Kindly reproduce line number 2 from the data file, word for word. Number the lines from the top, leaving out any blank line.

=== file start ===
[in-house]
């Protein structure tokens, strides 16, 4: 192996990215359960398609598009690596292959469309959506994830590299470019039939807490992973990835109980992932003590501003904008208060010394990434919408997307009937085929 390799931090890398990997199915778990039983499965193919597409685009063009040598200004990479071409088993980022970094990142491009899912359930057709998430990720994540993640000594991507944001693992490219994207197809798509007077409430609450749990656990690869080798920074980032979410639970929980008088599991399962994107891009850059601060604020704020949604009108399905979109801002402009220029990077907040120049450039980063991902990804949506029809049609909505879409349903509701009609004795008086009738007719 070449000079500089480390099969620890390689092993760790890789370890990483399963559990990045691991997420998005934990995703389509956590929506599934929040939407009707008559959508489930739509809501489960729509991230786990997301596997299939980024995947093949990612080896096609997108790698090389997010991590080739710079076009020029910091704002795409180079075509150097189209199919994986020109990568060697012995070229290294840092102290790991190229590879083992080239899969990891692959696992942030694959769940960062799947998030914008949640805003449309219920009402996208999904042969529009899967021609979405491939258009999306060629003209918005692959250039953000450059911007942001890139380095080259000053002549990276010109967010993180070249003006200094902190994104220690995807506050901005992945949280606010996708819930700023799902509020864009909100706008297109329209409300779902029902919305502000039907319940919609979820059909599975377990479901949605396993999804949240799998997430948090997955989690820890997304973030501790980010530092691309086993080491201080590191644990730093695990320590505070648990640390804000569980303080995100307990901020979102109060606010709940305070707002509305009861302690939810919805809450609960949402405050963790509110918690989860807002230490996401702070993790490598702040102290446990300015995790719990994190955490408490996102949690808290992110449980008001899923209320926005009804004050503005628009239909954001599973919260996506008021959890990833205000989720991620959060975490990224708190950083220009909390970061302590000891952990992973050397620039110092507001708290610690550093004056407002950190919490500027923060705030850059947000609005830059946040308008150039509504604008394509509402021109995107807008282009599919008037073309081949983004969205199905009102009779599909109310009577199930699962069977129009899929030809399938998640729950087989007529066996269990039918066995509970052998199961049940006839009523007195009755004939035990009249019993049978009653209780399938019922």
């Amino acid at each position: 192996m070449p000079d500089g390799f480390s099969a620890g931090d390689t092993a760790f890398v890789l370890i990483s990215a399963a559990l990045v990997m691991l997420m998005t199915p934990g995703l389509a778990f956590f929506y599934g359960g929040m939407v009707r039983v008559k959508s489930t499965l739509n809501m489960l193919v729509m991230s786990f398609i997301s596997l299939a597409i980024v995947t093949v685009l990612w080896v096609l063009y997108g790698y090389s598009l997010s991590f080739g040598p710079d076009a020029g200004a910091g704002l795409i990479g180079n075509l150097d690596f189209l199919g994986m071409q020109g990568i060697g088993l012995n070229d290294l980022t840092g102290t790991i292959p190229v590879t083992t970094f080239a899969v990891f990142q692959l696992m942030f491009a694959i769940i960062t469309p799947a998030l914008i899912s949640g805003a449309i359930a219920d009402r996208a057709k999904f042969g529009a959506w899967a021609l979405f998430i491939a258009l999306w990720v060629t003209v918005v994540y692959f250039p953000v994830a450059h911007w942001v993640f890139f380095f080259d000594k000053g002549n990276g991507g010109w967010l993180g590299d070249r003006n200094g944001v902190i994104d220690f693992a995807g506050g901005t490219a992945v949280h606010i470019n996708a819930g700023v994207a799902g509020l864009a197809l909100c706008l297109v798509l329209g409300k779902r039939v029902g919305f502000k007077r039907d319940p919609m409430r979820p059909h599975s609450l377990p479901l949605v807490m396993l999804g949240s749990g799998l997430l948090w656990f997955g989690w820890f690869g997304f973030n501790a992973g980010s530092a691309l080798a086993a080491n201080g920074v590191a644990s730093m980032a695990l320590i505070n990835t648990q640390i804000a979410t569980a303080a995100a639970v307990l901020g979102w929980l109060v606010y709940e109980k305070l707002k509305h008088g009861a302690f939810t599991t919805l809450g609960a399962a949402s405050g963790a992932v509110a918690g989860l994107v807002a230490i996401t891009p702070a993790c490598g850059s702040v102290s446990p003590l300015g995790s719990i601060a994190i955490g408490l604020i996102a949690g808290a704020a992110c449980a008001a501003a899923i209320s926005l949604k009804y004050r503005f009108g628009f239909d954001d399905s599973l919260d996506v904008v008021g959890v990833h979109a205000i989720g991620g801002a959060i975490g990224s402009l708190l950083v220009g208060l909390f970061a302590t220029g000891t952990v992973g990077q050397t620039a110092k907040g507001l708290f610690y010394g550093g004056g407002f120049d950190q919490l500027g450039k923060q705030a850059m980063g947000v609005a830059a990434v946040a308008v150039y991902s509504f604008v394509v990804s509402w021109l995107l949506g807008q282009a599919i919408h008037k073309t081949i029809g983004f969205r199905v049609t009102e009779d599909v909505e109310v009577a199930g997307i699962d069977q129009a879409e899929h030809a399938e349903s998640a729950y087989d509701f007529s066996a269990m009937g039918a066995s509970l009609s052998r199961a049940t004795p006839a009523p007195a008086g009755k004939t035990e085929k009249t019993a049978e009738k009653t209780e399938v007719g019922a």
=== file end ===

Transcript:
């Protein structure tokens, strides 16, 4: 192996990215359960398609598009690596292959469309959506994830590299470019039939807490992973990835109980992932003590501003904008208060010394990434919408997307009937085929 390799931090890398990997199915778990039983499965193919597409685009063009040598200004990479071409088993980022970094990142491009899912359930057709998430990720994540993640000594991507944001693992490219994207197809798509007077409430609450749990656990690869080798920074980032979410639970929980008088599991399962994107891009850059601060604020704020949604009108399905979109801002402009220029990077907040120049450039980063991902990804949506029809049609909505879409349903509701009609004795008086009738007719 070449000079500089480390099969620890390689092993760790890789370890990483399963559990990045691991997420998005934990995703389509956590929506599934929040939407009707008559959508489930739509809501489960729509991230786990997301596997299939980024995947093949990612080896096609997108790698090389997010991590080739710079076009020029910091704002795409180079075509150097189209199919994986020109990568060697012995070229290294840092102290790991190229590879083992080239899969990891692959696992942030694959769940960062799947998030914008949640805003449309219920009402996208999904042969529009899967021609979405491939258009999306060629003209918005692959250039953000450059911007942001890139380095080259000053002549990276010109967010993180070249003006200094902190994104220690995807506050901005992945949280606010996708819930700023799902509020864009909100706008297109329209409300779902029902919305502000039907319940919609979820059909599975377990479901949605396993999804949240799998997430948090997955989690820890997304973030501790980010530092691309086993080491201080590191644990730093695990320590505070648990640390804000569980303080995100307990901020979102109060606010709940305070707002509305009861302690939810919805809450609960949402405050963790509110918690989860807002230490996401702070993790490598702040102290446990300015995790719990994190955490408490996102949690808290992110449980008001899923209320926005009804004050503005628009239909954001599973919260996506008021959890990833205000989720991620959060975490990224708190950083220009909390970061302590000891952990992973050397620039110092507001708290610690550093004056407002950190919490500027923060705030850059947000609005830059946040308008150039509504604008394509509402021109995107807008282009599919008037073309081949983004969205199905009102009779599909109310009577199930699962069977129009899929030809399938998640729950087989007529066996269990039918066995509970052998199961049940006839009523007195009755004939035990009249019993049978009653209780399938019922």